Last month, the U.S.’s second-highest ranking military officer, vice chairman of the Joint Chiefs of Staff General John Hyten, said the public should be worried that China has completed ‘hundreds’ of hypersonic missile tests, while the U.S. has done less than 10.
‘What you need to be worried about is that in the last five years, or maybe longer, the United States has done nine hypersonic missile tests, and in the same time the Chinese have done hundreds,’ Hyten said a Defense Writers Group roundtable, according to reports.
‘Single digits versus hundreds is not a good place.’
China launched the dummy weapon into space on board a Long March 2C rocket (pictured) during a test in mid-August which it did not disclose at the time and was only revealed last month by security analysts assigned to work out its purpose
Beijing subsequently acknowledged the August test, but said it had taken place on July 16. Intelligence sources now believe the test which the FT initially reported and the test acknowledged by the Chinese are different.
The British newspaper reported the first test took place on July 27, before a second test of the same technology a little over two weeks later, on August 13.
Observers say the weapon appears to be an update of Cold War-era Soviet technology called a ‘Fractional Orbital Bombardment System’ – or FOBS.
Soviets developed the technology to get around powerful US radar arrays designed to detect the launch of intercontinental ballistic missiles (ICBMs) tipped with nukes, and defense systems designed to shoot them down.
FOBS works by putting the nuclear warheads into a low-Earth orbit, allowing them to circle the globe and maneuver in flight before coming down on their targets.
This makes the warheads harder to detect, track and destroy than those carried on board ICBMs.
China appears to have updated the concept by fitting the nuclear warhead on to a ‘hypersonic glide vehicle’, which is designed to travel faster and maneuver easier – making it even harder to stop.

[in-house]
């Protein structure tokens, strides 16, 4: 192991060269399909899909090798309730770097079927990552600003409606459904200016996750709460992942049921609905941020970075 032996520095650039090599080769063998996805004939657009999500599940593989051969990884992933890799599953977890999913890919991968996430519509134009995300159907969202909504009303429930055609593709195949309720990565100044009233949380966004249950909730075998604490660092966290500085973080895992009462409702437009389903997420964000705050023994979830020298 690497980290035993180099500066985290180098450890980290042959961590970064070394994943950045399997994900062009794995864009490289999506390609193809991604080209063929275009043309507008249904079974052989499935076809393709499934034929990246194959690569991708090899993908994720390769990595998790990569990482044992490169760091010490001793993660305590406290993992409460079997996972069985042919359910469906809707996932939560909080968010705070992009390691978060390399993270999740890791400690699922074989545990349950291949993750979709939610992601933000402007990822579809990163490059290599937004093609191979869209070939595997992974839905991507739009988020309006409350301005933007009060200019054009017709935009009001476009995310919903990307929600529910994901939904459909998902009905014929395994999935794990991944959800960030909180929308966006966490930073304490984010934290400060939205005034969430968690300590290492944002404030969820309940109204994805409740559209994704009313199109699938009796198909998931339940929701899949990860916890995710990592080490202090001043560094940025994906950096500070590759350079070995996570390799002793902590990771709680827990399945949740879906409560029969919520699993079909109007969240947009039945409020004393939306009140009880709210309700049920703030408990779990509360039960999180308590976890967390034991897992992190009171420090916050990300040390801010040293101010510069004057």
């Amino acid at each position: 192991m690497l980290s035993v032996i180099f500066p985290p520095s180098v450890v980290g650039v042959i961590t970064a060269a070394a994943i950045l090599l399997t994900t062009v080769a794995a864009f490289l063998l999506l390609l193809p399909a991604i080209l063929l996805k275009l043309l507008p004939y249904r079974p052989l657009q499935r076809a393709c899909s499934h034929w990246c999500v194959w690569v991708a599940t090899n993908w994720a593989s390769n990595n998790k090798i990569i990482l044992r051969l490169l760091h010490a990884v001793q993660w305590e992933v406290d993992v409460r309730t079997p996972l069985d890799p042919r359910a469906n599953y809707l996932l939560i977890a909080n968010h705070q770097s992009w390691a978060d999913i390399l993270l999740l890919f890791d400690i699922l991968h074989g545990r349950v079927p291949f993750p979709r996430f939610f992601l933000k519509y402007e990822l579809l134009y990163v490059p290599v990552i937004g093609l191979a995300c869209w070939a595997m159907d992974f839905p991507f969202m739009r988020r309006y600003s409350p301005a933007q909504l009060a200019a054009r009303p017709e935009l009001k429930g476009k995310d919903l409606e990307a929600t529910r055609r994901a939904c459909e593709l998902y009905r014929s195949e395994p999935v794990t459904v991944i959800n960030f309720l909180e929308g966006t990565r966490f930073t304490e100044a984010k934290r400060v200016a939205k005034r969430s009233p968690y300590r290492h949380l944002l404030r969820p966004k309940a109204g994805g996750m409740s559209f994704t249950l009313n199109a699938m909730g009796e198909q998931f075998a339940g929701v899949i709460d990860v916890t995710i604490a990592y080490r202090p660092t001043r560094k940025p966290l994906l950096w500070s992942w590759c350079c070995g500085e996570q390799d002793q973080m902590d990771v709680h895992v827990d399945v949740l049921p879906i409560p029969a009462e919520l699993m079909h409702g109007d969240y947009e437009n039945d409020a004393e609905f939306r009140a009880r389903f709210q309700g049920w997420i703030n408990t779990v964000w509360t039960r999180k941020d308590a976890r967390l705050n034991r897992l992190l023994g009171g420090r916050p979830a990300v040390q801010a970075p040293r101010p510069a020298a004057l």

Several countries, including the U.S. and Russia, are developing their own hypersonic glide vehicles – though neither of them have put them to the same use as China.
The U.S. laser weapons systems have had some success, albeit on the smaller end of the spectrum.
In February, DailyMail.com reported that the Army was developing the ‘most powerful’ laser in history that could vaporized targets using short pulses.
In 2014, the U.S. Navy deployed the Laser Weapon System that was capable of burning through the metal exterior of rockets with a beam strength of 30 kilowatts, PopScience reported.
Last year, the Navy demonstrated the 150 kilowatt the Laser Weapon System Demonstrator atop the USS Portland.
A weapon of twice that strength could have a considerable impact on any missile or inbound object from a foreign enemy, officials believe.
The 300 kilowatt laser is capable of being powered by batteries or a power grid, allowing for maneuverability.
However, if it is powered by a battery, the batteries will eventually need to be recharged, which could impact strikes.
The longer the beam is on, the more powerful it can be and go after targets if multiple sizes, in as little as seconds.
Perry told PopScience that the higher power would be used for ‘some targets,’ though he did not specifically mention a certain type.